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Who’s Got the Data?

Practice Management

Here are four considerations for advisors as the use of plan data in financial wellness solutions evolves.

At nearly every conference I attend, there’s a common theme: optimizing participant outcomes through broad-based wellness solutions. These solutions can involve education or guidance—both inside the plan and outside the plan—and can be as detailed as individual wealth management advice. And there’s a fundamental question that is always top of mind: how to get the data to implement these solutions.

At this point, three courts—in the Northwestern, Shell, and TIAA cases—have reached the conclusion that under ERISA, data is not a plan asset. However, this evolving consensus is only part of the data puzzle.

An advisor looking at this evolving world of services might consider a number of issues:

Employer Perspective. There is a wide range of employer views on the use of employment-related data. Some employers are focused on limiting the use of data by outside service providers, whether advisors, recordkeepers or other third parties—and whether plan-related or otherwise. Others encourage their service providers to identify creative ways to deliver financial wellness solutions through the broad use of employment-related data. Regardless of what a particular employer’s perspective may be, across the client spectrum there is a growing focus by employers on the use of data.

Advisor-Plan Contracts. Given the broader range of services on the market today, some advisors are now including contractual language addressing their use and security features for using employment-related data. Whether offering additional services inside or outside a plan, an advisor may benefit from reviewing their contracts to see if additional language on data usage might be beneficial. Furthermore, given the SEC’s focus on data security at the advisor level, such a review could also serve as a springboard for evaluating data security procedures.

Advisor-Employee Contracts. As the role of advisor has expanded, whether inside a plan or outside, today there are more and more direct-to-employee engagements where an advisor might have a direct relationship with an employee. Addressing data usage in these contracts might be beneficial as well.

Click here to browse past columns by David Levine.

Other Vendor Contracts. Importantly, data does not always reside with an employee, plan sponsor or advisor. It can also reside at third parties that may be related to plan services, such as a recordkeeper or TPA, or at completely unrelated parties, such as outside wellness vendors. Since an advisor may often serve as a “quarterback” for these services, understanding who has the data, who has access to it, how third parties with access to it receive it, how is used and how it is secured can be an important responsibility for an advisor.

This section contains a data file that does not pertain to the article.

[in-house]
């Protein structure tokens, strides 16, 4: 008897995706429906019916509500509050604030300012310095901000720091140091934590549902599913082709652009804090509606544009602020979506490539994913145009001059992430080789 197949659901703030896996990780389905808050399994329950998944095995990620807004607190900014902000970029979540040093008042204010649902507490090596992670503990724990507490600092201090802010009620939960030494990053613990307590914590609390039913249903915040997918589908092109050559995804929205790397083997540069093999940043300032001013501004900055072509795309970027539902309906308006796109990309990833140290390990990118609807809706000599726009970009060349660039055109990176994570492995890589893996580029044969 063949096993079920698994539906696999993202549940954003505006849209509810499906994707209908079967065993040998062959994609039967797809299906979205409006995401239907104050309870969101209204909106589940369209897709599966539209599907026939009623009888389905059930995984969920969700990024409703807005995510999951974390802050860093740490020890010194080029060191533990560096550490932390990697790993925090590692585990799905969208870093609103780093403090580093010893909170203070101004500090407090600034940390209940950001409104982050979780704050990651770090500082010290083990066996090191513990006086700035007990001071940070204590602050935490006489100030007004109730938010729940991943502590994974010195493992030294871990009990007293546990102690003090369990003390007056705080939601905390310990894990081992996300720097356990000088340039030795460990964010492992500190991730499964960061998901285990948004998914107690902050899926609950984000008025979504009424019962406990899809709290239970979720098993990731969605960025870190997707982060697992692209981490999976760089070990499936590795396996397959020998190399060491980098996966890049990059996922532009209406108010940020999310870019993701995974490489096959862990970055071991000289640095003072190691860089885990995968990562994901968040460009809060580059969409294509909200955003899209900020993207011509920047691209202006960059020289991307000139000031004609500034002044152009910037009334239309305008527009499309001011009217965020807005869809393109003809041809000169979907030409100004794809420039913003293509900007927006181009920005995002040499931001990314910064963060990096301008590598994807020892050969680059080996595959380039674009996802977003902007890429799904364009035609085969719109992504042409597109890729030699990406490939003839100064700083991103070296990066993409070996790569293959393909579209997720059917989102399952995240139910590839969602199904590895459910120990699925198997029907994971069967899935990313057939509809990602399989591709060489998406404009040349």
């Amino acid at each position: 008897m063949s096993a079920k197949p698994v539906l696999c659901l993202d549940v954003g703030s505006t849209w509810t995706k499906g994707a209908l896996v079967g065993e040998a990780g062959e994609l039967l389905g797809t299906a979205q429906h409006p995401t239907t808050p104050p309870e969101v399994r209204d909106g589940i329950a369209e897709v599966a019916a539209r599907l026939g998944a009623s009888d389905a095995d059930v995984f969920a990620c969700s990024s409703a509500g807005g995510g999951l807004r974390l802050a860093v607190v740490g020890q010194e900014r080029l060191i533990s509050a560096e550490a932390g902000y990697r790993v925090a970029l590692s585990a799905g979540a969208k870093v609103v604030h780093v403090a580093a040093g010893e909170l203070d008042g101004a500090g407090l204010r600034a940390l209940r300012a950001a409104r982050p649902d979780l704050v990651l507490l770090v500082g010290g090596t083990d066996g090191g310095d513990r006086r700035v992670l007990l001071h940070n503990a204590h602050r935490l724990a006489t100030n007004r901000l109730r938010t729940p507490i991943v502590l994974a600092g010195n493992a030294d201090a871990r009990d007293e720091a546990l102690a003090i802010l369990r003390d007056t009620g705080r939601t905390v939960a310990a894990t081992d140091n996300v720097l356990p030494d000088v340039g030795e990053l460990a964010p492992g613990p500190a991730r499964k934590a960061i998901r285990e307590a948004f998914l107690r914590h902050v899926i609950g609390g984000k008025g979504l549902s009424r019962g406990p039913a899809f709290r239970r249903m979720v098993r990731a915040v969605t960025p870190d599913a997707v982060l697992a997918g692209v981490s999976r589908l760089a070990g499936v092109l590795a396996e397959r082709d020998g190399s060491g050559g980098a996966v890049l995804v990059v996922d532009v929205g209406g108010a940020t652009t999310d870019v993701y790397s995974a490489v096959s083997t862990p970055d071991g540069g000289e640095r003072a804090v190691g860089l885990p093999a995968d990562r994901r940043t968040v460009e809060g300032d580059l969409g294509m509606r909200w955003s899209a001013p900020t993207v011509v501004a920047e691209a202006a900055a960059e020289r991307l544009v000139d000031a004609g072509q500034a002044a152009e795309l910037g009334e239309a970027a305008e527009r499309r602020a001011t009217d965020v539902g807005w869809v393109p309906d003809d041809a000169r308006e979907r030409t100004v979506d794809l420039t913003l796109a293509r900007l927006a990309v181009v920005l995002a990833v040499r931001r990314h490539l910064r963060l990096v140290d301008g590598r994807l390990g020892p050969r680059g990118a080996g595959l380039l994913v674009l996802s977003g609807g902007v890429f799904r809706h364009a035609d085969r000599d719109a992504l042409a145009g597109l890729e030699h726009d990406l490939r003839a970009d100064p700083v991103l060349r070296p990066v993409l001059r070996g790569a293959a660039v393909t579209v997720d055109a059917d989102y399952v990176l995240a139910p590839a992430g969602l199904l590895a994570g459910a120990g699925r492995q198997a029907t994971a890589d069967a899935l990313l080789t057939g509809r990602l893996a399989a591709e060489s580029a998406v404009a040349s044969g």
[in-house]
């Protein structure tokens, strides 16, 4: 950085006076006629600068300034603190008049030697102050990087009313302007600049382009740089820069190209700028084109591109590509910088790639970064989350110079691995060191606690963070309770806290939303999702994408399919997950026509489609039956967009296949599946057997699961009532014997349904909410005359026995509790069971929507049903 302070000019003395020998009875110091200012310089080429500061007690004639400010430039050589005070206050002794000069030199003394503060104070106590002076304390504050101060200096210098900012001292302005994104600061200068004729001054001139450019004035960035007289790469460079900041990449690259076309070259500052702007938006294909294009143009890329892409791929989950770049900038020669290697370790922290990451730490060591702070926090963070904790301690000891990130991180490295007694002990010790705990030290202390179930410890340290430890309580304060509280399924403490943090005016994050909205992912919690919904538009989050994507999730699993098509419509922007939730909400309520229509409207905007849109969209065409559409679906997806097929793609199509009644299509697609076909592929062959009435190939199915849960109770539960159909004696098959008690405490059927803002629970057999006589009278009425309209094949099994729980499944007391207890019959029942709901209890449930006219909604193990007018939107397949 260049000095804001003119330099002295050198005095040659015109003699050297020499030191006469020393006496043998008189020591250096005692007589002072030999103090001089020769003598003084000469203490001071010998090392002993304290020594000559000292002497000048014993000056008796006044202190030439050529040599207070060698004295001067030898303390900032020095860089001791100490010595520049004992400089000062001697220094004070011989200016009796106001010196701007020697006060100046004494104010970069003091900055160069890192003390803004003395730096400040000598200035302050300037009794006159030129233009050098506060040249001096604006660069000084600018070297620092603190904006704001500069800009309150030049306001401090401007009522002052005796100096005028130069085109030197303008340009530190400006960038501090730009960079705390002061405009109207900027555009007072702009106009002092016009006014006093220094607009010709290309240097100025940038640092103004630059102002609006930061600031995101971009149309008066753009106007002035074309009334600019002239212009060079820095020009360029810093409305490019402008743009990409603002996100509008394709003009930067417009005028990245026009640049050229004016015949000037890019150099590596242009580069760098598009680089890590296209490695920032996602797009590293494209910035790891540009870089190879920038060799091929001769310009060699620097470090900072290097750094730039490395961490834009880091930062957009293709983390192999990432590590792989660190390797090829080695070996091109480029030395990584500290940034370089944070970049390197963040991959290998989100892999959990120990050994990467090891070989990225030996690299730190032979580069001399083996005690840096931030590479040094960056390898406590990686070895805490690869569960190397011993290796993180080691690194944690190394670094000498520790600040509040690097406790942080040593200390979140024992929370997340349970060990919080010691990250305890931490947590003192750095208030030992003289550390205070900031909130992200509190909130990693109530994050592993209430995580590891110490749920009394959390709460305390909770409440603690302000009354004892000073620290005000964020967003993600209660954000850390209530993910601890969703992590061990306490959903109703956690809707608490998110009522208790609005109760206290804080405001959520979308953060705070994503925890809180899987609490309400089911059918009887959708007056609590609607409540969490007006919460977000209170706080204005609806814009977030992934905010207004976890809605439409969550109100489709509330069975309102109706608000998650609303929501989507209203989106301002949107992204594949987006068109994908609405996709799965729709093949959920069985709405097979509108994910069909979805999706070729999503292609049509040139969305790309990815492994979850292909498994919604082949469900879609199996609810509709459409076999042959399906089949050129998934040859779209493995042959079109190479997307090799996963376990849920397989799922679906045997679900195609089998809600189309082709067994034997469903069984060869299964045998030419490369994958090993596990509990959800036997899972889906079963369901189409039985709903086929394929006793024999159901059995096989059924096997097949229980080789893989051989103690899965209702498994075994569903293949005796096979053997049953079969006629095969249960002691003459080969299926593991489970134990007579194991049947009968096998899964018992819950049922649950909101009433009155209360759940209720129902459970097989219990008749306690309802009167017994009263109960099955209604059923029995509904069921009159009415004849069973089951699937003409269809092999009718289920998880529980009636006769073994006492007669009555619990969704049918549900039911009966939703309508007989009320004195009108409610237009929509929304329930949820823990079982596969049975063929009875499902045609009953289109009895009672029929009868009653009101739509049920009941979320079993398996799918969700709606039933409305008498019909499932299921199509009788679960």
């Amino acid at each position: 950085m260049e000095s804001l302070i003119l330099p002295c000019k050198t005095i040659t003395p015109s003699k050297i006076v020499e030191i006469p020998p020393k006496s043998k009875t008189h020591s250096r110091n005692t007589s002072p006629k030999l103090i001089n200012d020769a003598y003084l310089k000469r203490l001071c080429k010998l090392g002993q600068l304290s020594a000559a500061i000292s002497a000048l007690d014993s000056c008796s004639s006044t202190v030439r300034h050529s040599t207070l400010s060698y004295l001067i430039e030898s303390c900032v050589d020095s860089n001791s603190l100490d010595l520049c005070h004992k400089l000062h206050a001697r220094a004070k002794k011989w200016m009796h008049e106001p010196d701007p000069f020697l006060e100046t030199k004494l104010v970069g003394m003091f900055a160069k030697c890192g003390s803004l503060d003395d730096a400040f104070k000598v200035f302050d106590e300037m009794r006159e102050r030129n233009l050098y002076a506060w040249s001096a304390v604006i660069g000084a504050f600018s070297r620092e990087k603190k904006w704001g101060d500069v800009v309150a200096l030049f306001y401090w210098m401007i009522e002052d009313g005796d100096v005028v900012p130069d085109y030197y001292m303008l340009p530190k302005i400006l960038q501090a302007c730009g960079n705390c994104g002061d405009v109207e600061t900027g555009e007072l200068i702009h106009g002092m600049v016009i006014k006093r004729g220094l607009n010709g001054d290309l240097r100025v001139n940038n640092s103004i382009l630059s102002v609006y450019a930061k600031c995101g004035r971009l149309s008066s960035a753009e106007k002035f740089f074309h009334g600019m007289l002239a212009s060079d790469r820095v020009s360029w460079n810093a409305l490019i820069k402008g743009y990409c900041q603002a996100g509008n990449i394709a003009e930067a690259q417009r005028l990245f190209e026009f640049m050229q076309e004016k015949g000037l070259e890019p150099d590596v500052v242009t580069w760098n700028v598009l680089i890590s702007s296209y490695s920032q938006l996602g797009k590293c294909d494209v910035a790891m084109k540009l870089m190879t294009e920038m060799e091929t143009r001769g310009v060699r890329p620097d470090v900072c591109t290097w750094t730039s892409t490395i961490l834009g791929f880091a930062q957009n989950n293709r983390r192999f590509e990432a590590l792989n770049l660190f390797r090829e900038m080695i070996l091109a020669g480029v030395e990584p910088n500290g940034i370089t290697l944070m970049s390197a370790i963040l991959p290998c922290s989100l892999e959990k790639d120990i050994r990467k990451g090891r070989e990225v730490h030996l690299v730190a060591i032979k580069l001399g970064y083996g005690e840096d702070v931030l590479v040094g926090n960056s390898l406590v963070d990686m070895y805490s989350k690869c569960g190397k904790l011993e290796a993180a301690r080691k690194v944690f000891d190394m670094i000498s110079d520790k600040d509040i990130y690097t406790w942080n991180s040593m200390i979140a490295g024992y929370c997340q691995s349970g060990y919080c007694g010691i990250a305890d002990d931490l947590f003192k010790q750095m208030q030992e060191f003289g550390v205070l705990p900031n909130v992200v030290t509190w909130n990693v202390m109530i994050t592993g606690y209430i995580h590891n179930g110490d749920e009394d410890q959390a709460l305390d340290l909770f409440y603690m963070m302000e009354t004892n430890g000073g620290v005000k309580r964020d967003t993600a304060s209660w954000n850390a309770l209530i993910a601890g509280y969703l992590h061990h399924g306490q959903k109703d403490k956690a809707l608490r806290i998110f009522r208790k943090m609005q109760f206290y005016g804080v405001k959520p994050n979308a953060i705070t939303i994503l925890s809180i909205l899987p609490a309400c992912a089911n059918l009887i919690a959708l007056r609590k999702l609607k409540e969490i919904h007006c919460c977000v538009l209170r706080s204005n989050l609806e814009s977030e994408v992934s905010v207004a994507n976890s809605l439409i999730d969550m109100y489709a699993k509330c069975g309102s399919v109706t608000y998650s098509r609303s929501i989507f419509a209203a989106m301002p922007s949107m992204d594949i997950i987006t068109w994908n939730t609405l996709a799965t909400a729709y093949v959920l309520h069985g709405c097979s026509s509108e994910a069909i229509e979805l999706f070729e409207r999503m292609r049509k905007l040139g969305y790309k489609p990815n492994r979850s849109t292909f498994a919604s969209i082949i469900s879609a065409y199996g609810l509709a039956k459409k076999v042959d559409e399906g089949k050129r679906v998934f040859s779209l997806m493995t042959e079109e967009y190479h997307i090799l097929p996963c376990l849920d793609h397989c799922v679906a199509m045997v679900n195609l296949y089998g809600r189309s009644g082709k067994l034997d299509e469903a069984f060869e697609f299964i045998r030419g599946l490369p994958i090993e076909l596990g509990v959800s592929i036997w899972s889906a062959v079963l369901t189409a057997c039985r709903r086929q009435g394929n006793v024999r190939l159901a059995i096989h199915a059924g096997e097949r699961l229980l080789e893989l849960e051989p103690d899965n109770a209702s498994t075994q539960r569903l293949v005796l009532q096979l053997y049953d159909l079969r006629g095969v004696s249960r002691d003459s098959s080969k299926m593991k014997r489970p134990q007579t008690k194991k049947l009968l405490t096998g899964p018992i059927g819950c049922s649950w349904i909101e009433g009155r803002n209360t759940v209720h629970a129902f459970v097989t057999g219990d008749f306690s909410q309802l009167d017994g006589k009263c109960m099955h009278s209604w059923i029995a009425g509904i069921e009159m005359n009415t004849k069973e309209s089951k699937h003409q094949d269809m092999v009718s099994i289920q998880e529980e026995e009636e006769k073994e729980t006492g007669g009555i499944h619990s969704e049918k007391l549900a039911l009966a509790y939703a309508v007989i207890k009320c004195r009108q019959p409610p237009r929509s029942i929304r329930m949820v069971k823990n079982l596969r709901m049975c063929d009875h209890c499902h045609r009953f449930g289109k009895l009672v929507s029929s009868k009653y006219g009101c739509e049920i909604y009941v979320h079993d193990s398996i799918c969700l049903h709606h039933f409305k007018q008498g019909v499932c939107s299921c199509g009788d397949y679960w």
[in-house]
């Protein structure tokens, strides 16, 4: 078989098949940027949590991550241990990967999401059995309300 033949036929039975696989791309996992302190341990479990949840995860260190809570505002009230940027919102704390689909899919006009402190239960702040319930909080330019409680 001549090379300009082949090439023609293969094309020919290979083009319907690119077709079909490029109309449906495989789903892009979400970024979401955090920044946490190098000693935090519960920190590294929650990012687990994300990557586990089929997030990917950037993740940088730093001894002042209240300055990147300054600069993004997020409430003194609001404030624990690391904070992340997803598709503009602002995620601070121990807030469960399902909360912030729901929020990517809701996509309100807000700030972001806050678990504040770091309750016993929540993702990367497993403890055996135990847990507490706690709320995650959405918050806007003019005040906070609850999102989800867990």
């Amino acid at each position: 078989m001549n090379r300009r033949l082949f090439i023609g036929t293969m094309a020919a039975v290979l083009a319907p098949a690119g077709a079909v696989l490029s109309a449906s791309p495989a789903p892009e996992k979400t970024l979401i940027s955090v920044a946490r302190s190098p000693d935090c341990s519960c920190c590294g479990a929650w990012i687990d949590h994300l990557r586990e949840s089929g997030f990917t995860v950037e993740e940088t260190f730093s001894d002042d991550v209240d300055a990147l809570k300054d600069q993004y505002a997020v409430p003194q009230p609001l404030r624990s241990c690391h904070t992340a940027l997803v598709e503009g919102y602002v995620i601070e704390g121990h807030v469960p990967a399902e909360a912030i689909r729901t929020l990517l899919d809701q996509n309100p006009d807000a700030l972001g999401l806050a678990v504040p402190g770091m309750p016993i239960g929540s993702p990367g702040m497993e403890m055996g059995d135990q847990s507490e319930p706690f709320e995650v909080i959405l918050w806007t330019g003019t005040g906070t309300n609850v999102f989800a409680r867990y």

State Law. While advisors tend to focus on ERISA and SEC compliance items, the laws governing data privacy and security now go beyond these core areas of the law. For example, starting in January 2023, certain carve-outs from the California Consumer Privacy Act for employment-related data are scheduled to expire, which may trigger additional compliance items for some services provided to plan sponsors and their employees.

Who Controls the Data. In the end, the core issue may come down to who controls access to the data. As such, as an advisor is evaluating its service offerings to clients, it may be beneficial to first ask who has the data, whether are they allowed to share it, and how the advisor can get access to it to support more clients.

The data landscape continues to evolve rapidly. As noted above, the courts have made strong pronouncements about the role of data under ERISA that provide a useful roadmap for advisors and plan sponsors. However, as the ERISA standard and other legal standards evolve, such as under the California Consumer Privacy Act, advisors would be well served by continuing to focus on data usage and privacy, as plaintiffs’ counsel and state and federal regulators and legislators continue to do so. 

David N. Levine is a principal with Groom Law Group, Chartered, in Washington, DC. This column originally appeared in the Winter issue of NAPA Net the Magazine.